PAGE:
Dolsen’s Dream Comes True – by CHRISTOPHER IACONO

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Dolsen’s Dream Comes True

By Christopher Iacono

Ever since his mother had read him Dr. Seuss’s If I Ran the Zoo as a boy, Josh Dolsen wanted to be world-famous. He had already opened a successful zoo in the northeastern United States, but even though it had made him rich, he despised the fact it was more renowned than its owner. Never one to sit on his laurels, he was working to change that perception. Not only was he making his zoo bigger and better, but he was setting out to capture the creature Dr. Seuss had introduced him to so many years ago, the Fizza-ma-Wizza-ma-Dill, or the Cuculus draconem, as it was known to scientists.

As he was sitting in his private jet, waiting for it to takeoff, he gazed at the only photo ever taken of the elusive creature. The real-life version didn’t look anything like Seuss’s wacky amalgam of animal parts: It looked more like a winged dragon, except its body was covered mostly gray feathers instead of scales, and it had bird-like feet underneath its white belly with black stripes.

Besides giving an inaccurate description, the famous author and illustrator also got the location of the creature wrong. It didn’t live on the Island of Gwark but in a mountain cave on the island of Crete. Finally, the monster didn’t eat pine trees and spit out the bark, as Seuss had written; it feasted on sheep, goats, and any other animal that wandered near – or into –its cave.

Despite the errors in his favorite children’s book, though, Dolsen could relate to Young Gerald McGrew, who, like him, refused to stop until he had the creature in his zoo. After the photograph appeared a few years ago, Dolsen committed millions to building its future home, a full-scale reproduction of the creature’s natural habitat. Because he wanted to keep his special project a secret, he made each of his employees sign a confidentiality agreement.

But as he continued to stare at the photo over the roar of the jet leaving the runway, he thought, “Soon, I will finally be able to reveal my greatest accomplishment to the world.”

His partners in the zoo were nervous about this venture, but Dolsen didn’t care. He had plenty of money that he was all too willing to spend on anyone who could help, from crooked politicians to the squad of twelve workers accompanying him on this journey. As far as the possible dangers, he told his partners, “The only thing that’s going to stop me is death.”


After he and the workers arrived on the island, they passed through customs and then took several vehicles to the mountain, including a flatbed truck and a crane. Fortunately, the opening of the cave was near the bottom, so they didn’t need hiking equipment. Instead, they brought plenty of rope, a canvas tarp large enough to cover the creature’s body, and an arsenal of tranquilizer guns. The plan was to subdue the creature, load it onto the flatbed using the crane, wrap the tarp over it, tie it down, and transport it to a cargo ship that will be waiting for them at a nearby port.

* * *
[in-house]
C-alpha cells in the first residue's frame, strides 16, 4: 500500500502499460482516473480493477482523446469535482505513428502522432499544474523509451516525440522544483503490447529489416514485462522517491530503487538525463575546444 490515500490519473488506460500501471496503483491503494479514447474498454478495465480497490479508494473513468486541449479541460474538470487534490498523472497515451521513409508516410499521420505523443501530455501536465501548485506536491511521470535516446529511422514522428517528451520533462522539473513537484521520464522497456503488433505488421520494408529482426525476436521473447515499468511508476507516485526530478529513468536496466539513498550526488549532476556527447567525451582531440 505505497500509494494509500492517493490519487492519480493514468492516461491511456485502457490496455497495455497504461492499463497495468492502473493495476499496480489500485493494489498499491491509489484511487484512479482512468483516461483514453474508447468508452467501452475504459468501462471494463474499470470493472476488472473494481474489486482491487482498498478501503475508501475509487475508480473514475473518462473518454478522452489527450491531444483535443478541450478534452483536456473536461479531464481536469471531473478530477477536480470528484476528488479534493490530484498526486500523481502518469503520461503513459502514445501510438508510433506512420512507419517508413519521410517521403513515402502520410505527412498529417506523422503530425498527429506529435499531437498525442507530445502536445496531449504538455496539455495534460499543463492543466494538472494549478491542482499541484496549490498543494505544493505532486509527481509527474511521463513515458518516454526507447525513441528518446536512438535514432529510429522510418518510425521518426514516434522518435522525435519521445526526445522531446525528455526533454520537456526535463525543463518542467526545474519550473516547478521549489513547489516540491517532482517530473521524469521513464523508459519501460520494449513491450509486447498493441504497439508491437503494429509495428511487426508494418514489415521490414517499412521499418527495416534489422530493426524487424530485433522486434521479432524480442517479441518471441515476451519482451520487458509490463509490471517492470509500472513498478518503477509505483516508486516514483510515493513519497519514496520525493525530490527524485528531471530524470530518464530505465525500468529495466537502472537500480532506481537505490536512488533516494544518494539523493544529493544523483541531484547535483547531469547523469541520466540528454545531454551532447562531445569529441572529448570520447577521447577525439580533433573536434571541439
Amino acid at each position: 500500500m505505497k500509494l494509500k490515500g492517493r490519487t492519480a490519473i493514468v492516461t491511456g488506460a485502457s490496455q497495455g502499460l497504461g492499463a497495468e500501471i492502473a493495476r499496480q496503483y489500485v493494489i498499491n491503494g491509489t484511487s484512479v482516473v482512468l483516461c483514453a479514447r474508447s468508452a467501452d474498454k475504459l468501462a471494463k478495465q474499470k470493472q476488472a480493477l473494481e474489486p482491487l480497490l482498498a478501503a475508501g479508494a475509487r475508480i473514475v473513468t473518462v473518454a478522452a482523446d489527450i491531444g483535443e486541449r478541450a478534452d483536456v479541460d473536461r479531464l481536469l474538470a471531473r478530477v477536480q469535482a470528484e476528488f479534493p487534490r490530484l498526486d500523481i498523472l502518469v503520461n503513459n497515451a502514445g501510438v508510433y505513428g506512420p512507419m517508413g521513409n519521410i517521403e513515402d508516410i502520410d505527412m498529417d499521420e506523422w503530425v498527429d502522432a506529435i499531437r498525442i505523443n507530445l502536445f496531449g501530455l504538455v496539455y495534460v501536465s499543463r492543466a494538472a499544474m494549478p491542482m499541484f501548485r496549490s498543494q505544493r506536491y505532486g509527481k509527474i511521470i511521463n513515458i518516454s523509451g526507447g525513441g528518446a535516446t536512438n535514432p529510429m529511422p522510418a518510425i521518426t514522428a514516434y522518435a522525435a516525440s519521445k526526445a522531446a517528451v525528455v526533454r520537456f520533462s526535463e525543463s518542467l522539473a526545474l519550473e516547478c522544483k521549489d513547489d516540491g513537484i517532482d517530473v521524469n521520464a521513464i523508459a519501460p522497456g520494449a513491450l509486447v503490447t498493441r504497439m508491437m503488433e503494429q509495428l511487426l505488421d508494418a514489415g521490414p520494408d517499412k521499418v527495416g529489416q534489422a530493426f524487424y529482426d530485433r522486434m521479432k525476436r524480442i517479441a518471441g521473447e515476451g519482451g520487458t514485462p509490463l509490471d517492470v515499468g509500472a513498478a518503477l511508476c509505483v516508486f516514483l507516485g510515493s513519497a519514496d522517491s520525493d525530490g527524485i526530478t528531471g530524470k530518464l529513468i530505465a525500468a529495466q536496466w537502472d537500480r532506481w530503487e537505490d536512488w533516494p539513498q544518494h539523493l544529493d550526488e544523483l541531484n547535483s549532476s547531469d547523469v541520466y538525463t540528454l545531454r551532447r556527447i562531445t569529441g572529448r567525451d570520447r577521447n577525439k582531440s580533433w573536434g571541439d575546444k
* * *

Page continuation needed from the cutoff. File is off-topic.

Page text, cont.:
After Dolsen and the workers parked the vehicles, they followed a guide to the opening in the mountain. Standing in front of the mouth of the cave, Dolsen was filled with a youthful exuberance. He rubbed his hands together and smiled. “Let’s do this.”

They entered the cave. Because the creature supposedly had excellent hearing, they crept in as slowly and quietly as possible; however, they didn’t have to walk too far. The creature was only about a hundred feet away, sitting inside a nest made of giant stones. Its eyes were closed, and its head was burrowed into its fluffed-up plumage.

While Dolsen was staring at it in total disbelief, one of the workers was making what would be a grave error in judgment. He took a selfie with the creature prominently in the background. As soon as another worker heard the whirring sound from the phone, he slapped the first one and whispered, “What the hell are you doing?”

The creature opened its eyes.

But as the workers were pointing their tranquilizer guns, the creature rose to the ceiling. Drowning in its large shadow, they started firing at it. A few of the tranquilizer darts pierced its belly, but it just shook them off. “Oh shit,” Dolsen thought. Then it dove toward one of the workers before chomping off its upper body, leaving just the legs. Everyone else but Dolsen tried fleeing from the scene. Some were able to make it out, but others were crushed in the creature’s talons, squashed under its belly, or eaten alive.

Dolsen reached for a rope and made a loop in it. “It’s now or never,” he thought, twirling it above his head and then tossing it toward the right foot. He managed to lasso one of the talons. The creature turned to him and screeched before it glided out of the cave and soared a few hundred feet above a village. Dolsen held on, his hands burning as they were slowly slipping down. As he looked at the people gawking at him and the creature, he thought, “At last, I’m famous.”



***Christopher Iacono lives with his wife and son in Massachusetts. Besides writing fiction and poetry, he has written book reviews for Three Percent and the Neglected Books Page. When he is not writing, he copy-edits and proofreads marketing materials. Find him on Twitter at:      ***


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